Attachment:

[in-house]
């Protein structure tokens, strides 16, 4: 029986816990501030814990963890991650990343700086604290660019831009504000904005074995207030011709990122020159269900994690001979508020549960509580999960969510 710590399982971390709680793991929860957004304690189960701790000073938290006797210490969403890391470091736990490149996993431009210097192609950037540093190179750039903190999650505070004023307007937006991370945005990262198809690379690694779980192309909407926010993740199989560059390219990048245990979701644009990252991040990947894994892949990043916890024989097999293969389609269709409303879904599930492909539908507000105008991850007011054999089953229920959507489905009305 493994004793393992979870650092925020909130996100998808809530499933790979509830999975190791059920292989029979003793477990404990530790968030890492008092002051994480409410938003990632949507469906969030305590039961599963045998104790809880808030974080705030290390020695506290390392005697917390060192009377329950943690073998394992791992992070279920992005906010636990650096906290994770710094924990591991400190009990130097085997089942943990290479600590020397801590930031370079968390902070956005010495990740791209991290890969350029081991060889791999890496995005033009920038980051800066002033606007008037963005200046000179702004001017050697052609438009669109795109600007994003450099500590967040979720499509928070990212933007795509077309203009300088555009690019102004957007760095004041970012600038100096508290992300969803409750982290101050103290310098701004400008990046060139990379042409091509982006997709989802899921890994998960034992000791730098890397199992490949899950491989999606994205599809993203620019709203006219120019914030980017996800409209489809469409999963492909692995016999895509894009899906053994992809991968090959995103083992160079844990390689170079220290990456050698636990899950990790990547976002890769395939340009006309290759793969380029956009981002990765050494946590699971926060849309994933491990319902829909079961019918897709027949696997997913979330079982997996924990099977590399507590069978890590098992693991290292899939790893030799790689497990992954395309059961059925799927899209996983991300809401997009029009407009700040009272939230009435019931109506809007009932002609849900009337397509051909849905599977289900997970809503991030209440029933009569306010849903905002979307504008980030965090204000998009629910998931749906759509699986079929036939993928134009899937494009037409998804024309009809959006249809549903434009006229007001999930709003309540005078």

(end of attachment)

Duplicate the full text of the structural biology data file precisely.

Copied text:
[in-house]
């Protein structure tokens, strides 16, 4: 029986816990501030814990963890991650990343700086604290660019831009504000904005074995207030011709990122020159269900994690001979508020549960509580999960969510 710590399982971390709680793991929860957004304690189960701790000073938290006797210490969403890391470091736990490149996993431009210097192609950037540093190179750039903190999650505070004023307007937006991370945005990262198809690379690694779980192309909407926010993740199989560059390219990048245990979701644009990252991040990947894994892949990043916890024989097999293969389609269709409303879904599930492909539908507000105008991850007011054999089953229920959507489905009305 493994004793393992979870650092925020909130996100998808809530499933790979509830999975190791059920292989029979003793477990404990530790968030890492008092002051994480409410938003990632949507469906969030305590039961599963045998104790809880808030974080705030290390020695506290390392005697917390060192009377329950943690073998394992791992992070279920992005906010636990650096906290994770710094924990591991400190009990130097085997089942943990290479600590020397801590930031370079968390902070956005010495990740791209991290890969350029081991060889791999890496995005033009920038980051800066002033606007008037963005200046000179702004001017050697052609438009669109795109600007994003450099500590967040979720499509928070990212933007795509077309203009300088555009690019102004957007760095004041970012600038100096508290992300969803409750982290101050103290310098701004400008990046060139990379042409091509982006997709989802899921890994998960034992000791730098890397199992490949899950491989999606994205599809993203620019709203006219120019914030980017996800409209489809469409999963492909692995016999895509894009899906053994992809991968090959995103083992160079844990390689170079220290990456050698636990899950990790990547976002890769395939340009006309290759793969380029956009981002990765050494946590699971926060849309994933491990319902829909079961019918897709027949696997997913979330079982997996924990099977590399507590069978890590098992693991290292899939790893030799790689497990992954395309059961059925799927899209996983991300809401997009029009407009700040009272939230009435019931109506809007009932002609849900009337397509051909849905599977289900997970809503991030209440029933009569306010849903905002979307504008980030965090204000998009629910998931749906759509699986079929036939993928134009899937494009037409998804024309009809959006249809549903434009006229007001999930709003309540005078």